You see, we do not know where Emmaus is geographically.  Frederick Buechner puts it this way, We do not have to know where Emmaus is… we just know that it is seven miles from heartache and heartbreak.   Even better, I like the notion shared by John Dominic Crossan who says, “No one, then or now, knows where Emmaus is… maybe it is nowhere… or maybe it is everywhere.

This story challenges our notion that it is our job to somehow find Jesus.  Too much of our theology and church work in North America presumes that we are the ones who are to set about to discover Jesus, as if he has been lost.  No.  Instead, like in this story, it is Jesus who finds us along our journey and in our home… The resurrected Jesus on the loose, finds us, and teaches again what is essential.

Where do you find hope?  Where do you see Jesus on the loose?  I have found hope in poetry, song and good writing.  If you have a chance, read the blog of John Robert McFarland, Christ in Winter.  We miss seeing John and Helen in church each week these days — but we can read what he writes. It is a gift and I often read it to discover that Jesus is on the loose in ways I had not seen before.  Thank you, John, you help me discover an unexpected Jesus.

  1. The Table – Journey and Home

So dear friends, in this place and time, what do we learn when we journey?  And, what at home prepares us for the journey ahead?  Four things I hope you remember from the retelling of the Emmaus story today:

  1. Sometimes darkness is essential to more clearly see.
  2. Jesus is on the loose all around you.
  3. At Emmaus the tables are turned and disciples re-discover hope.
  4. This hope is a journey. Home is a journey, that may become a permanent residence.

When I think of Jesus on the loose, I think of friends who have helped me see that the stranger just might be the Jesus on the loose, of Christ incognito.  I saw this most clearly on a journey I took with two friends, two characters, Ernie Teagle and Raydean Davis. Ernie was a cardiovascular surgeon in Belleville, Illinois.  Raydean, a Methodist pastor who served during most of ministry in university settings.  We had been reading some Latin American theologians and had the crazy notion of riding motorcycles all the way to Costa Rica to visit with some theologians there. 

When we arrived at the border with Mexico, we discovered that we would be charged a crossing fee as well as a tariff.  You see, the Mexican authorities thought we might be trying to bring the motorcycles there to sell at a profit.  Then we learned that between the Texas border and the Guatemalan border with Mexico, there would be fourteen other check points — each requiring the payment of a crossing fee.  So we turned the bikes around and decided to fly to Costa Rica.  Heading for New Orleans we ran into a terrible rainstorm.  We were soaked and the heavy rain and wind seemed to get only worse.  Just over the Texas border with Louisiana, we found a Holiday Inn and decided to shelter there for the night.  We were drenched.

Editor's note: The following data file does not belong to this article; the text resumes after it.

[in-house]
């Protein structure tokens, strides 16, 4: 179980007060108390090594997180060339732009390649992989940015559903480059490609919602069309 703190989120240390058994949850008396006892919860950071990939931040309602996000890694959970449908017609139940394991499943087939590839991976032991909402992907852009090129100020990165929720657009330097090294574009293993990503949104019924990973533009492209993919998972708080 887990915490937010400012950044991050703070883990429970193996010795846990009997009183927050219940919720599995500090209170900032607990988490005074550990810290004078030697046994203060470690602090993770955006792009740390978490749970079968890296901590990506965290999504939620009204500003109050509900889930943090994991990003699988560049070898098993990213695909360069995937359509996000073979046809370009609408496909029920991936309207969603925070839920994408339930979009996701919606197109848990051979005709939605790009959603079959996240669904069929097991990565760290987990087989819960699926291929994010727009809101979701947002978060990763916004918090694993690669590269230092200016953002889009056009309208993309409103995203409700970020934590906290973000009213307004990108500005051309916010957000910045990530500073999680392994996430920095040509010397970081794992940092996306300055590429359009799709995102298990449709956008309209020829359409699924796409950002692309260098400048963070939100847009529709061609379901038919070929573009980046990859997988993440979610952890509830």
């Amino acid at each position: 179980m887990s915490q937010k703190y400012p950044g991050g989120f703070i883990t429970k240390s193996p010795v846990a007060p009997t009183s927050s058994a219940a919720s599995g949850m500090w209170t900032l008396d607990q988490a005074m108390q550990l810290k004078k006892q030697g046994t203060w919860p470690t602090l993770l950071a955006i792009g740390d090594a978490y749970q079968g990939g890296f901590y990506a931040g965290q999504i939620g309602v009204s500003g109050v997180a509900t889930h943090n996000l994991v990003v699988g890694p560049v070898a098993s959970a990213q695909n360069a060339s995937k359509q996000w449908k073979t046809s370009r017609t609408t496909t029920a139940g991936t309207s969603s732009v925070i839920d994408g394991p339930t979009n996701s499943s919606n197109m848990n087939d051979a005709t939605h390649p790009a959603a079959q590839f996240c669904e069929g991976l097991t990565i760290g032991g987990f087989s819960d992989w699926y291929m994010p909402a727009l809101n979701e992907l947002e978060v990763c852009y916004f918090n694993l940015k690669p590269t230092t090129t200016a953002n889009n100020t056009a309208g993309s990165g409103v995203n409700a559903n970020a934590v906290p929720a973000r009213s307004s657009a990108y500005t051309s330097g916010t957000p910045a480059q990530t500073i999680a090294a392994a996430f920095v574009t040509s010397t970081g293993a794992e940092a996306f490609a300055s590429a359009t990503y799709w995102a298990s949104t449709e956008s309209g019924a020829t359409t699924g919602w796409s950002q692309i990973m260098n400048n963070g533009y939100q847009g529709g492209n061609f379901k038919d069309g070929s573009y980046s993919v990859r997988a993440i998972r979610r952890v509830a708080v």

Once we were settled, we headed to dinner in the hotel.  No one else much was there.  There was a waitress, and obviously a cook because food came to the table.  There was the fella at the front desk.  No one else.  My crazy, wonderful journey friends, Raydean and Ernie said to the waitress “Would you bring us another one of those dinner rolls and a bottle of Merlot?  And invite the cook, the desk clerk, the custodian and anyone else here to come and sit with us for a while.”  They did. 

I was slow.  I had a vague idea of what was going to happen – I should have known better.  When we had all gathered, Ernie looked at Raydean and said, “Okay, you’re on.”  Raydean asked everyone to come in close.  He asked each person’s name and then he broke the bread and shared the wine.  As Fred Craddock has said, “Had they known before the invitation that the stranger was the Christ, one can imagine the red carpet and elaborate preparations.  But it was with tired and hungry travelers that they shared bread.  They prepared supper, and his presence made it a sacrament.[vi]

St. Augustine said that breakfast the next morning is a sacrament, if one knows that Jesus is present.  As the meal was shared these disciples’ eyes were opened.  They were changed from those who said, “we had hoped” to ones you exclaimed, “did not our hearts burn within us!” 

The funny addition to this story is that the next morning we rushed off on our motorcycles and made it to the New Orleans airport just in time miss our flight.  So, we waited another day and again, in another hotel, Raydean blessed the bread and wine and we shared these gifts with a new group of strangers who became our friends.

The text in Luke says that after the meal Jesus disappeared.  These two folks who had walked seven miles to arrive home were now ready for the journey, they were now eager to rush back to Jerusalem to tell the others of this experience.

May you understand that sometimes it takes darkness to see more clearly, that Jesus is loose in the world, that tables can be turned and bring new awareness and may you know that home is also a journey… and the journey is also your home.  What we learn as we stay indoors can prepare us for the journey ahead.  Amen. 


[i] The Daily, NY Times, The Sunday Read, The Woman Who Might Find Us Another Earth,” April 19, 2020

[ii] Taylor, Barbara Brown, Gospel Medicine, p. 21.